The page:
The search for and exploitation of mineral resources played a central role in the history and historiography of colonial Latin America. From the gold mines of the fifteenth century Caribbean to the great silver mines of the Andes, colonial contemporaries and subsequent historians alike have recognized the importance of mineral extraction to the colonial project. As a result, the historiography of mining has continually evolved thematically and methodologically. Historians initially examined colonial efforts and institutions designed to promote extraction through the exploitation of Indigenous populations, as well as the impressive scale of mineral production. Subsequent investigations have credited the productivity of colonial mines with reshaping the global economy, facilitating trade between Europe, Asia, and Africa (Lane 2018, Flynn and Giráldez 1995). Even as scholars uncovered the importance of these commodity flows to the emerging world economy, others revisited the experiences of African and Indigenous peoples, acknowledging both their resistance to and influence in the colonial mining regimes (Mangan 2005, Velasco Murillo 2013). Yet another burgeoning avenue of inquiry emerged with studies that centered the environmental impact of colonial extraction and its public health consequences for contemporaries and subsequent generations (Brown 2012, Robins 2011). Interdisciplinary studies incorporating the methods of literature, art history, and science and technology studies have added thematic diversity and methodological innovation (Bigelow 2020, Scott 2011). The cumulative effects of these innovations have revealed the varied and vital role of populations previously understudied, particularly those whose presence in archives were minimal. As this brief description demonstrates, despite the developed historiography of extraction, the field remains as productive and diverse as the mining centers on which it is based.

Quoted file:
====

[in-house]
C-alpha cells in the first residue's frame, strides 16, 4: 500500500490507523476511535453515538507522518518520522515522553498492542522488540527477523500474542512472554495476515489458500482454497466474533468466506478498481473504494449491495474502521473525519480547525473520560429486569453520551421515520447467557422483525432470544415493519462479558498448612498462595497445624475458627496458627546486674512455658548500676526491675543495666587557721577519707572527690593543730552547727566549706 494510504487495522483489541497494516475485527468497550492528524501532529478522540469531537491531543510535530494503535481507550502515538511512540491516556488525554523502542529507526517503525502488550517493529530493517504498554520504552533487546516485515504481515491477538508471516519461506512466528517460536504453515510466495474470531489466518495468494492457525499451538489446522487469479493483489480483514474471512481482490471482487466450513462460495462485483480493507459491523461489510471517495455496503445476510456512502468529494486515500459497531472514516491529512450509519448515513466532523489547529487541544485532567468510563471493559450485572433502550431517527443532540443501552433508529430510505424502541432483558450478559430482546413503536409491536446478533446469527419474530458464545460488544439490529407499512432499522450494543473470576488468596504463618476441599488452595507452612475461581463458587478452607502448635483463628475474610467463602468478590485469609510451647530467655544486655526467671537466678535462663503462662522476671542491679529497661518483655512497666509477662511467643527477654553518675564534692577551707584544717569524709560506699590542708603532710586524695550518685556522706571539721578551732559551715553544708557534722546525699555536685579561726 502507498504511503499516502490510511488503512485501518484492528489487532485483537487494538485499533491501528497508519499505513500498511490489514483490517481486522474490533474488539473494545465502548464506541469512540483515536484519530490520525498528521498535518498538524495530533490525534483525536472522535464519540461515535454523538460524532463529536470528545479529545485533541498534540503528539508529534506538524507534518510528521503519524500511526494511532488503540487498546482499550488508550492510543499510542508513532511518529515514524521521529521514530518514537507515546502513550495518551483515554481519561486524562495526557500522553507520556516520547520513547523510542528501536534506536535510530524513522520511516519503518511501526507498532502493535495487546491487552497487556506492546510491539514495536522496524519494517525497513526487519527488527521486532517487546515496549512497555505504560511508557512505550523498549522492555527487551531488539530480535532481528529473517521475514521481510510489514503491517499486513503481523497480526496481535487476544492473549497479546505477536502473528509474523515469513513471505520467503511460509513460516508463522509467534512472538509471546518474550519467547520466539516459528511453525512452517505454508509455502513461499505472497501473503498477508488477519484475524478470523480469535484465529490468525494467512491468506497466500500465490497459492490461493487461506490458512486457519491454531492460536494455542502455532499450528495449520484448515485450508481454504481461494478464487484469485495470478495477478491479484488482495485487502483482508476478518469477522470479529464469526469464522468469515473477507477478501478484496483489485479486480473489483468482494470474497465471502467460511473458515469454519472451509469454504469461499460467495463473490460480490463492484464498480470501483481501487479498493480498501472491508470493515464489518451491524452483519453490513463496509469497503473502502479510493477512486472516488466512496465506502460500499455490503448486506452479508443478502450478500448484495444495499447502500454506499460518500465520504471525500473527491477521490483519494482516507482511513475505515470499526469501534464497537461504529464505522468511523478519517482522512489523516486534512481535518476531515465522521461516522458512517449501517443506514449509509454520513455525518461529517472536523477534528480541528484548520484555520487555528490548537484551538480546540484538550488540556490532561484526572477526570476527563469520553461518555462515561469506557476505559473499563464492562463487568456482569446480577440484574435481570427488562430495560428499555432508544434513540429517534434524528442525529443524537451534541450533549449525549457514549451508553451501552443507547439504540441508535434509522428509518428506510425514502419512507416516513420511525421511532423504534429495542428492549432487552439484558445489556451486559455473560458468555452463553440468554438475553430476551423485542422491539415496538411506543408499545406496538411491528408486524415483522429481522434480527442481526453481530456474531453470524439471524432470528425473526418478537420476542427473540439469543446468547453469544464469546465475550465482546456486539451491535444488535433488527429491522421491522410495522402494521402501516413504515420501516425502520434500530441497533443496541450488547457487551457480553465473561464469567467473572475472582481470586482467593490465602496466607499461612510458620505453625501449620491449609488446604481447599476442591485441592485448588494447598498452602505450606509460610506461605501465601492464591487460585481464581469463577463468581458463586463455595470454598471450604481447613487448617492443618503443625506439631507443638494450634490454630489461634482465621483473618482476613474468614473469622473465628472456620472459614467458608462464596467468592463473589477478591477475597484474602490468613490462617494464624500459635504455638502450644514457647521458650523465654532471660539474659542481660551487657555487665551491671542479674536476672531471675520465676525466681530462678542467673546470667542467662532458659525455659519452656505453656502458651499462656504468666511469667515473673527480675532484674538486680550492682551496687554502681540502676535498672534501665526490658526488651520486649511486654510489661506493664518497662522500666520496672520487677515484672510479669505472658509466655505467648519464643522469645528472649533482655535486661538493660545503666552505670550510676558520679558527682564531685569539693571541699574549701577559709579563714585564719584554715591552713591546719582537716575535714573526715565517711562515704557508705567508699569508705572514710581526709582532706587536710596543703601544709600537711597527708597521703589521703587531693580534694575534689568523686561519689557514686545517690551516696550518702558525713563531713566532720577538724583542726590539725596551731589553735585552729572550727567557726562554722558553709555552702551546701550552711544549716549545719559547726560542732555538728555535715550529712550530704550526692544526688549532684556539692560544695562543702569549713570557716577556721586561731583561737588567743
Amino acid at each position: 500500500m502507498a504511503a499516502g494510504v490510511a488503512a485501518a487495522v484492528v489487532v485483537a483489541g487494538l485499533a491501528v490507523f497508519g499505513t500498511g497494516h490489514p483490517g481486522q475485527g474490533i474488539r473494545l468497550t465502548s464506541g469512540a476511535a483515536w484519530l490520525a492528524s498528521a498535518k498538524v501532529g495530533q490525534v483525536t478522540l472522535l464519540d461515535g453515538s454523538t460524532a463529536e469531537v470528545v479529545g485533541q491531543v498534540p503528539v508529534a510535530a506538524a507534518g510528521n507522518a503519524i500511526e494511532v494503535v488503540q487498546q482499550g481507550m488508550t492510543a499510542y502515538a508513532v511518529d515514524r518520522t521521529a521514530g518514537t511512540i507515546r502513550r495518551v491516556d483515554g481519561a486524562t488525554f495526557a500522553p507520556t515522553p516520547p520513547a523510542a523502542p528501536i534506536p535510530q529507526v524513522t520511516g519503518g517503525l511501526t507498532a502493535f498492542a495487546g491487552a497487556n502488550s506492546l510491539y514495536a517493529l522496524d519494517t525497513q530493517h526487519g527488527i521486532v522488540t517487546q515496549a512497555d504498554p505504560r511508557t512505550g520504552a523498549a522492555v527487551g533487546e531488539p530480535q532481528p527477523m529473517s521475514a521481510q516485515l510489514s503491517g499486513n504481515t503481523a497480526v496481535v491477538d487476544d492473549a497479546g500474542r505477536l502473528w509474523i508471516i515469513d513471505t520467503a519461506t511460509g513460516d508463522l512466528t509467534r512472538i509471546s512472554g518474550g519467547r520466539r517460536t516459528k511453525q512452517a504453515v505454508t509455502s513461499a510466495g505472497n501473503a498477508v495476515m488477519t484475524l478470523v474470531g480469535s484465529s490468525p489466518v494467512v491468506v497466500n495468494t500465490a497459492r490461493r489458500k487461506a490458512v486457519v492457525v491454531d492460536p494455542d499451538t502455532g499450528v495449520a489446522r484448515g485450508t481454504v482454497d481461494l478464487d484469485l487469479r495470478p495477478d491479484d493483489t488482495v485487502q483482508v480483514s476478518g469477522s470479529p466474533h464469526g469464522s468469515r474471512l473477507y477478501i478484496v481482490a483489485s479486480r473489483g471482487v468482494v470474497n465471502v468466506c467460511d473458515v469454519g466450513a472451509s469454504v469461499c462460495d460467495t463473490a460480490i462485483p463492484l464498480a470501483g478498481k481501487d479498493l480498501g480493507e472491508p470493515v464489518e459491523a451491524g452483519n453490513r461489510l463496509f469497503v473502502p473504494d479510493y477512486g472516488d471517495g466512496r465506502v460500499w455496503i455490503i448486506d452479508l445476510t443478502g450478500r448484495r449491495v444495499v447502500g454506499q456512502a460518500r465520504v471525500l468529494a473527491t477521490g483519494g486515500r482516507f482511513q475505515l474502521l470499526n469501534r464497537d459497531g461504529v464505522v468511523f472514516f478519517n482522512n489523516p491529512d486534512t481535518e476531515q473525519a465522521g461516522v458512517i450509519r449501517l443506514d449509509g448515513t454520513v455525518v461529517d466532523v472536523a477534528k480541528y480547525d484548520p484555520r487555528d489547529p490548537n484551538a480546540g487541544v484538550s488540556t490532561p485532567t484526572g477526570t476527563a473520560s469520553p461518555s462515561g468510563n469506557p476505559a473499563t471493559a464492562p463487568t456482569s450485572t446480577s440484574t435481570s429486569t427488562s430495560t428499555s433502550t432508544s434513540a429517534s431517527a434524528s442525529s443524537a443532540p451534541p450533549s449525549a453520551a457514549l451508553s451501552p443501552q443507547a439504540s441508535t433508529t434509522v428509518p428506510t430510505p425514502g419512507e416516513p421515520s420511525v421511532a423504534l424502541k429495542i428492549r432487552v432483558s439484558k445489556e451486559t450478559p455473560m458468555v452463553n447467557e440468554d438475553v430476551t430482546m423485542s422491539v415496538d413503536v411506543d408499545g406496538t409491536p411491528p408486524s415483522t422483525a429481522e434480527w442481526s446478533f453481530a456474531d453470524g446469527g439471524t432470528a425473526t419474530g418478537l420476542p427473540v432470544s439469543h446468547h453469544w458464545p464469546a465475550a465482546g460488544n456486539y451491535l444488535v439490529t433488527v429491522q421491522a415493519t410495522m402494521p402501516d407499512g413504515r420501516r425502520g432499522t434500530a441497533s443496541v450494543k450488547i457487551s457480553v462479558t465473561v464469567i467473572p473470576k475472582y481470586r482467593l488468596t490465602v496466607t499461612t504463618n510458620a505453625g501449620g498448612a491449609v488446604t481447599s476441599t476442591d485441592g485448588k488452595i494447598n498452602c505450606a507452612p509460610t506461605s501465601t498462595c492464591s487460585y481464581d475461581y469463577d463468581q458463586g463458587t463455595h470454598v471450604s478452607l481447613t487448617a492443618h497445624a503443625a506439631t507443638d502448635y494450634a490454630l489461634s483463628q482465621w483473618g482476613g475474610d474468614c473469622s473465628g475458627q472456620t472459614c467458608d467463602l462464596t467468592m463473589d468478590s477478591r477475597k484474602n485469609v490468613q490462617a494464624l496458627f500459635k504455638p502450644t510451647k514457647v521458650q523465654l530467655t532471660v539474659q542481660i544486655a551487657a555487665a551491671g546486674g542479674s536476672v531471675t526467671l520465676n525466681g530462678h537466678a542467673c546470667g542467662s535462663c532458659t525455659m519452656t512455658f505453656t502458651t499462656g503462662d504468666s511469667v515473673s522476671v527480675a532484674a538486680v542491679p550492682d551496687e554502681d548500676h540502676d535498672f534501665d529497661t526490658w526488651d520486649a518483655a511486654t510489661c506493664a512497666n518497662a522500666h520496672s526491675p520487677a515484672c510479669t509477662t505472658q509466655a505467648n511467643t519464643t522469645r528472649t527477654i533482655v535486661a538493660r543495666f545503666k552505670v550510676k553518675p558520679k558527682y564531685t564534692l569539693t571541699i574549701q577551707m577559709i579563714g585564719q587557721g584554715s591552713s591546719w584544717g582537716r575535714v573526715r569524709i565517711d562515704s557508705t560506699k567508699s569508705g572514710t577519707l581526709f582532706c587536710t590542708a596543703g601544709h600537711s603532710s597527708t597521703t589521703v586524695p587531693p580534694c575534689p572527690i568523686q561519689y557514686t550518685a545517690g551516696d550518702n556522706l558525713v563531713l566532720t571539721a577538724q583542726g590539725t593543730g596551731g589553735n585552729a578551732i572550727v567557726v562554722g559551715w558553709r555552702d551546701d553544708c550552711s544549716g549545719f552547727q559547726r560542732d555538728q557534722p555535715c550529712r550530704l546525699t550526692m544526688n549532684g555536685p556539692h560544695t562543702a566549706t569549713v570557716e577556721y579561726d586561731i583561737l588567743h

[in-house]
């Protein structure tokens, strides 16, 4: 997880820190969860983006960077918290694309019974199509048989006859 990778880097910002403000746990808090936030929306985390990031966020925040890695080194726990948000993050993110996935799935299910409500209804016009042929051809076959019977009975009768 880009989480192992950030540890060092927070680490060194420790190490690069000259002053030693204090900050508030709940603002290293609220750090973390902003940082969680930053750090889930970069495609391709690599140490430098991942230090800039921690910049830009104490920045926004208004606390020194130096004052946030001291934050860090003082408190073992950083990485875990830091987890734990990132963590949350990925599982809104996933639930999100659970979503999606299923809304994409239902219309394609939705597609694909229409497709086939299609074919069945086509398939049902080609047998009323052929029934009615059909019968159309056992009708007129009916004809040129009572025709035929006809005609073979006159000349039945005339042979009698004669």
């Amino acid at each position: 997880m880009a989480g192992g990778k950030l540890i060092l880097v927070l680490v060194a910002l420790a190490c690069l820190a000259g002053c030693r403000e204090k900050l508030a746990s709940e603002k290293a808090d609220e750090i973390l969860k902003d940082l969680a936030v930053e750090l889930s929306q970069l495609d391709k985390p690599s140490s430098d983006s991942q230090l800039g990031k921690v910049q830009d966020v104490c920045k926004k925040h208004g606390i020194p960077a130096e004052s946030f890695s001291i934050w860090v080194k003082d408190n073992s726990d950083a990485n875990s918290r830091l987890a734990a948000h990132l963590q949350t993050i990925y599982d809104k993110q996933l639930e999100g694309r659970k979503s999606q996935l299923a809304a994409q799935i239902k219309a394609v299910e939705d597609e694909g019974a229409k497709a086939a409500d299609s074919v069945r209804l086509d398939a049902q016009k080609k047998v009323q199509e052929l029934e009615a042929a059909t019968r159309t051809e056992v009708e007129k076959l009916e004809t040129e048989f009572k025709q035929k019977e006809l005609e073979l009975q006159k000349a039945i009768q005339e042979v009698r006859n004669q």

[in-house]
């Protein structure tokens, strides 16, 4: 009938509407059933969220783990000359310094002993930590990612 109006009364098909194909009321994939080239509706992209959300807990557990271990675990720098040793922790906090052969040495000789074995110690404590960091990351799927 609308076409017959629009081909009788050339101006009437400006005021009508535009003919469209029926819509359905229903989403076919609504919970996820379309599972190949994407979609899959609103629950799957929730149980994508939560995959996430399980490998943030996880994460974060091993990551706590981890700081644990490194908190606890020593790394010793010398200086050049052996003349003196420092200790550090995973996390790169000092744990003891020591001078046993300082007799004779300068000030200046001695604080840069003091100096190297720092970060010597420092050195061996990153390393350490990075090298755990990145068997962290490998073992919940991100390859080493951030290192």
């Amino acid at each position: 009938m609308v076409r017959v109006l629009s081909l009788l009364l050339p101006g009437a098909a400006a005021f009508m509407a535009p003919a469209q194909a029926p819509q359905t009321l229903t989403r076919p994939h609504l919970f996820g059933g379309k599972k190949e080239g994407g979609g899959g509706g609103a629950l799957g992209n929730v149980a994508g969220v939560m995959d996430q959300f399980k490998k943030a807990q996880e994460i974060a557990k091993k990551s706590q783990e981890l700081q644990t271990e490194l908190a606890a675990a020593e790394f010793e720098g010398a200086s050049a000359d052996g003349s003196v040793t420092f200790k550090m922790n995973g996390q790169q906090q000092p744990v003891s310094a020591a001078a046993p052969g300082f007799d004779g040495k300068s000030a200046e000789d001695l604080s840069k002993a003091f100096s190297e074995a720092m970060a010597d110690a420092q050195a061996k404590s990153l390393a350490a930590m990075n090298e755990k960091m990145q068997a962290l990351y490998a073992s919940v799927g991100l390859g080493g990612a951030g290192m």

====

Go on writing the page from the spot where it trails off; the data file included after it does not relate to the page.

This panel, therefore, seeks to generate conversation among scholars whose work shares a focus on the communities that emerged as a result of colonial extraction. As these papers make clear, the diversity of scholarship on mining communities with respect to topics and methods contributes to its vitality, but also demonstrates the importance of generating conversations across those lines. Examining mining centers from Cuba to present-day Bolivia, the panelists consider the presence, persistence, and contributions of Indigenous and Afro-descendant populations in colonial mining centers. It is our hope that this panel will shed light on emerging scholarship, while stimulating interest in new avenues of inquiry.